Squassoni also argues there is no compelling evidence that North Korea is in the business of supporting terror networks (though speculation remains that North Korea supplied Syria with some nuclear technology, prompting an Israeli air strike in 2007). “Although many have been concerned that North Korea might further proliferate, as a state it has not supported terrorism for many years,” she said.
Douglas H. Paal, vice president for studies at the Carnegie Endowment for International Peace, agreed that North Korea’s nuclear ambitions can be more easily managed than Iran’s.
“It’s no good that North Korea has rudimentary nuclear weapons, and we need to make diplomatic efforts and pair them with effective sanctions to press Pyongyang to give them up,” Paal said. “But, assuming failure, we can effectively deter their use and prevent their proliferation, and the North’s troubled industrial capacity will limit their numbers and range.”
He added that by maintaining extended deterrence for Japan and South Korea, “we should be able to discourage their temptation to build nuclear weapons as well.”
On the other hand, Paal said Iran “appears prepared” to pose an “existential threat” to Israel. “Israel cannot be expected to sit by until that threat becomes real,” Paal said. “If international efforts to divert Iran away from nuclear weapons fail, there will be a real danger of further proliferation by Saudi Arabia and perhaps Egypt.”
The implications for the entire region could be catastrophic, he argues. “War could erupt if Israel strikes, and that would threaten the world’s energy supplies from the Persian Gulf, with huge strategic and economic consequences,” Paal said. “So Iran would win the undesirable contest with North Korea over which is worse for the world.”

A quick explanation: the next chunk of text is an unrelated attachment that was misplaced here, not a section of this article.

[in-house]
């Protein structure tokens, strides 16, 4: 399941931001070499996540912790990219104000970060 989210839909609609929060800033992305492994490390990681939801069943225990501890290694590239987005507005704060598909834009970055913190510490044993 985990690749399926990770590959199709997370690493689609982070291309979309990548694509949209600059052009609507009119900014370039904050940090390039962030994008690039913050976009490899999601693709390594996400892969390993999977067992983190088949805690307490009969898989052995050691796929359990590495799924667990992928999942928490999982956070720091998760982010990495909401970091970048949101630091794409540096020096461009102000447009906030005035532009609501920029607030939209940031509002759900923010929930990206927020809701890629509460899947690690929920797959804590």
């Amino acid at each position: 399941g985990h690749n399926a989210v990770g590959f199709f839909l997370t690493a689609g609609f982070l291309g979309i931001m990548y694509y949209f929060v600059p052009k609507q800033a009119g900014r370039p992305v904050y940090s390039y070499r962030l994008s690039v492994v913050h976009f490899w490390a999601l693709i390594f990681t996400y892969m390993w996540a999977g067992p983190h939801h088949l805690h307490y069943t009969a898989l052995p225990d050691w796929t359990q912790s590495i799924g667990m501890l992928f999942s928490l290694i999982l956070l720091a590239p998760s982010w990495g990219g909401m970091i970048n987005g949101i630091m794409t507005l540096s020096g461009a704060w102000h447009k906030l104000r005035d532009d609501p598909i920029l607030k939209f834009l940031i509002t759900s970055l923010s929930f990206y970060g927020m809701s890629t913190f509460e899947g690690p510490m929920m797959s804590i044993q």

Squassoni said that fortunately, East Asia is not as unstable as the Middle East or else North Korea’s nuclear saber-rattling could have more disastrous effects.
“In the aftermath of North Korea’s two nuclear weapon tests, there hasn’t been a rush by its neighbors to develop nuclear weapons, probably because of strong military alliances,” she said.
Iran, on the other hand “lives in another dangerous neighborhood, where states view its actions with high suspicion.”
“Although Iran is not as isolated as North Korea, its support for terrorism is disturbing and dangerous,” Squassoni said. “Little is known about what it might intend to do if it ever got such weapons.”
She added: “In terms of regional dynamics, Iran’s acquisition of nuclear weapons would be highly destabilizing, and there is not an analogous, strong web of military alliances in the Middle East as there is in East Asia.”
Squassoni also pointed out that if Iran were to develop a nuclear arsenal, it would be the first nation to do so while a party to the Nuclear Non-Proliferation Treaty. “That would be a terrible precedent and quite damaging to the nonproliferation regime,” she noted.
Lewis though credits the Obama administration with doing a decent job managing the Iranian nuclear threat, considering the situation it inherited.
“They have been willing to talk to the Iranians but because of the domestic situation in Iran, that has been difficult,” he said. “I think they have done a pretty good job. They have played a bad hand pretty well.”
About the Author
Michael Coleman is a contributing writer for The Washington Diplomat.